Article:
Can’t, Don’t, Won’t, DO!

This year I was surprised to be honored as National Down Syndrome Society’s (NDSS) Ambassador of the Year. If any of us are honest, it always feels good to get an award.  It is nice to think that you are doing something that matters and that someone noticed. It’s also embarrassing. Embarrassing I say because I look around me and I think through the past and realize how small what I have done is. When I consider the sacrifices so many have made, there just are no words to describe how humbled I am.  I am just doing what I believe I’m supposed to be doing to make a difference. Reese Witherspoon said when she accepted her Oscar for her portrayal of June Carter Cash in “Walk the Line,”  “I’m just trying to make a difference.”  That sort of describes my thinking but truly I am trying to work together with others to create a world where individuals with Down syndrome and other disabilities can live real lives.  Period.

I believe in the “to whom much is given much shall be expected” reference. While I believe it is a reference to material wealth, I think that just as importantly it is a reference to our actions. Therefore, long before Rachel ever came along I recognized that the world is filled with people who can’t, won’t or don’t and those of us who can and do.  I can sit around and grumble about the ones who won’t but that won’t really get us where we need to go.  My life experiences have helped me to understood that some people just can’t.  I often refer to my time growing up in White County Arkansas.  Who knew that 35+ years ago what I learned as a 4-H member would be used to help people with Down syndrome?  I didn’t even know anyone with Down syndrome. What I do know is that the skills I learned about the political process and the belief that was set forth in me that I was a part of a democracy where I had a voice all trace back through those 4-H days and my rural roots.  I have been given much and I will have to answer for that.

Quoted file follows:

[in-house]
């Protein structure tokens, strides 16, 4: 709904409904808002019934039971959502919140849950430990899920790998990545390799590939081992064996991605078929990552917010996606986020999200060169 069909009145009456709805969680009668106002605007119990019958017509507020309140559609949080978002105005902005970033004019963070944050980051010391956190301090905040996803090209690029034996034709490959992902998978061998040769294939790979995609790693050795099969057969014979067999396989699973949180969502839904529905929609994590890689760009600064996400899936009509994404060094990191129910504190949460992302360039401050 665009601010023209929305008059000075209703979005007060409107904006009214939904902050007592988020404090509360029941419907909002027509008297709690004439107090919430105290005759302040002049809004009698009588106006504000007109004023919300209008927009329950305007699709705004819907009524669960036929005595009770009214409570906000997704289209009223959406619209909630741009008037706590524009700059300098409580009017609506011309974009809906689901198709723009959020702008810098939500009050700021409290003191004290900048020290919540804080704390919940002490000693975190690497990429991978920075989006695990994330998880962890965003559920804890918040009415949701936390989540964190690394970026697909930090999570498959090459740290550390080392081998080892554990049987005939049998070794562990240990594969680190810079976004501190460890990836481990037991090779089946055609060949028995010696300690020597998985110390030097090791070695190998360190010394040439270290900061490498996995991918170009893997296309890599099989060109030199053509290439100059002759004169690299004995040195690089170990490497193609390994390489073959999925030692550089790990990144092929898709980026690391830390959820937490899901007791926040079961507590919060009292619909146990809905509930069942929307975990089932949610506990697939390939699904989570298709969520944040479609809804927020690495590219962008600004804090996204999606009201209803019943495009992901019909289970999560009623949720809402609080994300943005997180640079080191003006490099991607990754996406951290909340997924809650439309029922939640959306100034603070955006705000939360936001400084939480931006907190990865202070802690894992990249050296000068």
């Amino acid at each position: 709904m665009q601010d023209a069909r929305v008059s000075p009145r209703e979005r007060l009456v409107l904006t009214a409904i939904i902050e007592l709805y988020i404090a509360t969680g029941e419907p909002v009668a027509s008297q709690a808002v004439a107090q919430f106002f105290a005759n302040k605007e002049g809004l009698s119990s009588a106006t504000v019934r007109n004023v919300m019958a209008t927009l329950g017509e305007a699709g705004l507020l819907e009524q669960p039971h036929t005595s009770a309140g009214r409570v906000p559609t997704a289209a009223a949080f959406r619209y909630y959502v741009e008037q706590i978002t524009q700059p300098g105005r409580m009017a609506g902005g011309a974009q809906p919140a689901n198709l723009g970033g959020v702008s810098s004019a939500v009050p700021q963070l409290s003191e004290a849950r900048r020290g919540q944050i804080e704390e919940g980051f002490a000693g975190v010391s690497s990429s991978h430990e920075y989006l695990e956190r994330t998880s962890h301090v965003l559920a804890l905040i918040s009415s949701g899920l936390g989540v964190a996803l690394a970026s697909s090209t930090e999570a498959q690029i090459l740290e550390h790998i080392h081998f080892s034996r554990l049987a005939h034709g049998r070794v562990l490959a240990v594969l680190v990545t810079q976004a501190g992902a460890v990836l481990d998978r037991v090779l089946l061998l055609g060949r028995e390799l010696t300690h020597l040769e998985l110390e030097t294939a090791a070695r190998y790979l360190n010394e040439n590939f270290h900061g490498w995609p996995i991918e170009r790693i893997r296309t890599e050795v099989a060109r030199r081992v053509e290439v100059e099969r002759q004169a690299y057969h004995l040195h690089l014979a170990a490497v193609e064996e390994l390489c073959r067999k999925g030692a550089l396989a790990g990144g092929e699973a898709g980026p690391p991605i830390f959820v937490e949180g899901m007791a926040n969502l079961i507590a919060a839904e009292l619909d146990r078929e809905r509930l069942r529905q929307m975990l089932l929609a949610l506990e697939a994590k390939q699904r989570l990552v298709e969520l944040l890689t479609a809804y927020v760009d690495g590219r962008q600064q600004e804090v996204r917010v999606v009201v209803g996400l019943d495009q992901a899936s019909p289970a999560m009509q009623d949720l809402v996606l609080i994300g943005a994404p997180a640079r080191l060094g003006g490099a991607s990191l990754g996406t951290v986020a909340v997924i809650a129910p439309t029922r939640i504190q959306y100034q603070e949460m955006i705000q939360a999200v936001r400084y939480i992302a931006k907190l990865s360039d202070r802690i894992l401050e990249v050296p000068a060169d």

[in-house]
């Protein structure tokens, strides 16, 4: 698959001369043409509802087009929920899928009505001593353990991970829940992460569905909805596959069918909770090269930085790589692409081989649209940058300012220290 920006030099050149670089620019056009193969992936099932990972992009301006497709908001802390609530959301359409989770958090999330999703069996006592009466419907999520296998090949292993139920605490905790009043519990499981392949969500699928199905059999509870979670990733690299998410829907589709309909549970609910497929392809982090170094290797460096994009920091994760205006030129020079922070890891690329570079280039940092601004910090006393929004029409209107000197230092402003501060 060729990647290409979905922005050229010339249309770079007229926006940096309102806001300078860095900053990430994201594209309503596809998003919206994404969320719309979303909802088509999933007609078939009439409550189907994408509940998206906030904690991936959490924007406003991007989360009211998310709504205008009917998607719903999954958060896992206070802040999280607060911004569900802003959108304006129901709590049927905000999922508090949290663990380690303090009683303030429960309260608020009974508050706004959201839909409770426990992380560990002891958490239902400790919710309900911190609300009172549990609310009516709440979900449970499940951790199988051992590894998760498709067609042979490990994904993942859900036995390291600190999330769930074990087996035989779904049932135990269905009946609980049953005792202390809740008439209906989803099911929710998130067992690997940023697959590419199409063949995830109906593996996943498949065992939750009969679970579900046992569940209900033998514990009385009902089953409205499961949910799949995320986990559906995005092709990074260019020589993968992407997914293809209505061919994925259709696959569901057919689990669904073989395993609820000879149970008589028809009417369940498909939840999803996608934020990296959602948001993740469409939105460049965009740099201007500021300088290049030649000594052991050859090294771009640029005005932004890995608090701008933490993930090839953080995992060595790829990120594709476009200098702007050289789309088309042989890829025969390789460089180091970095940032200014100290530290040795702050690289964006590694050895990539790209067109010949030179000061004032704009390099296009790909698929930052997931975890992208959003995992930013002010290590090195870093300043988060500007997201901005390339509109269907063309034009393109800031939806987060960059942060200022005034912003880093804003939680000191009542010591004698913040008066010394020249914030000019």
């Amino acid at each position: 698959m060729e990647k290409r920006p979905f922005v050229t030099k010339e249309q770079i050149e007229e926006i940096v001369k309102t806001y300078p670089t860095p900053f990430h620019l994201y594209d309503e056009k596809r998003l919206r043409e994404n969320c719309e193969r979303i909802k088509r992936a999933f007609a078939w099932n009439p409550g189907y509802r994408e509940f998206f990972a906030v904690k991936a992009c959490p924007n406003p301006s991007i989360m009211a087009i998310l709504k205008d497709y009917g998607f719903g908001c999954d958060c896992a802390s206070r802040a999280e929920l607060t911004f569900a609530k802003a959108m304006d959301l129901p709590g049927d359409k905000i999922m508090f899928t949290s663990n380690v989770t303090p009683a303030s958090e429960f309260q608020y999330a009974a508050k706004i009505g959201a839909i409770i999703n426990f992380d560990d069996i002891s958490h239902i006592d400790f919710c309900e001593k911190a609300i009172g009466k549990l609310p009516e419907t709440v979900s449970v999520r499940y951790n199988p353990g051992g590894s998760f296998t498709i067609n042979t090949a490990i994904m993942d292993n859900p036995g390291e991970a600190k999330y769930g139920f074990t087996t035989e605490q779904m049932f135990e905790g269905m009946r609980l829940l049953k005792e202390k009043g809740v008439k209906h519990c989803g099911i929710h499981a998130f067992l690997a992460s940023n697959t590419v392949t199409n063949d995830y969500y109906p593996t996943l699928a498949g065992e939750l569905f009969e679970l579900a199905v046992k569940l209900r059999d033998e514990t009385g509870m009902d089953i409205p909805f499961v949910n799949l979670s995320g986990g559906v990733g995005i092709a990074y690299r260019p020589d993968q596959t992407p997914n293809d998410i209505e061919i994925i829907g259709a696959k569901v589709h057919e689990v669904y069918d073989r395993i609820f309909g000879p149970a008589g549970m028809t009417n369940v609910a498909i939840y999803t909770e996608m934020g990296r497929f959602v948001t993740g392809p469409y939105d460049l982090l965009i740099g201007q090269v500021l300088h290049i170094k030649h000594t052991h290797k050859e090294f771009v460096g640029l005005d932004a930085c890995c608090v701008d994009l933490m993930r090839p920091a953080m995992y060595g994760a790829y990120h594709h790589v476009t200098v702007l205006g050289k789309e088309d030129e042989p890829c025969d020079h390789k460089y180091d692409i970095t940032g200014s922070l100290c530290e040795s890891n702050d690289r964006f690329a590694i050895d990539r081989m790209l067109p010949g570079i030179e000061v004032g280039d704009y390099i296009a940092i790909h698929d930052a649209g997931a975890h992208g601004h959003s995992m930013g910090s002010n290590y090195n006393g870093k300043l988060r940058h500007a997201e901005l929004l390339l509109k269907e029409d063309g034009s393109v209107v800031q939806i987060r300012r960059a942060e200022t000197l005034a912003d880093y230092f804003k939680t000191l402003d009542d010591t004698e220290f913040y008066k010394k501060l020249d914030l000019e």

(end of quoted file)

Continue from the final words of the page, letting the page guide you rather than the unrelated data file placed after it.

Mayor Copeland, Rachel and Jawanda
Mayor Copeland, Rachel and Jawanda

I also know that awards allow us an opportunity to create more awareness and more education.  Just this week the Mayor of Olathe (where we live) invited us to the City Council meeting. His staff had made him aware of the award and he wanted to recognize us. Really, I think they just wanted to see Rachel again.  She and her dad were there a couple of years ago when the Mayor declared it National Down Syndrome Awareness Month.  I wasn’t there but she was poised and entertaining and from time to time I hear from one of the council members or the Mayor’s office checking on Rachel. So she was front and center with me again this week. After all, this is about her and her pink house! You know what happened while we were there? We wrangled an invitation to show the Just Like You – Down Syndrome video at the Disabilities Sub-Committee and Rachel and Savanna will come along to answer questions. Probably wouldn’t have happened if we had not been invited because of an award.

Mayor Copeland, Rachel and Jonathan, Down Syndrome Awareness Month
Mayor Copeland, Rachel and Jonathan, Down Syndrome Awareness Month

When we met Senator Moran and thanked him for co-sponsoring the ABLE Act, he said something very important that perfectly describes my feelings about being named Ambassador of the Year. He said, “You’re welcome. But if we don’t get this bill passed it doesn’t matter. What can I do to help?”  Do not interpret this as my not being appreciative, honored, surprised, overwhelmed and humbled. I feel all of that.  Like Senator Moran though, if we don’t get the ABLE Act of 2013 passed it really doesn’t matter.

Rachel having fun with her friend, Senator Jerry Moran.
Rachel having fun with her friend, Senator Jerry Moran.

So let’s get it done.

Pass the ABLE Act!

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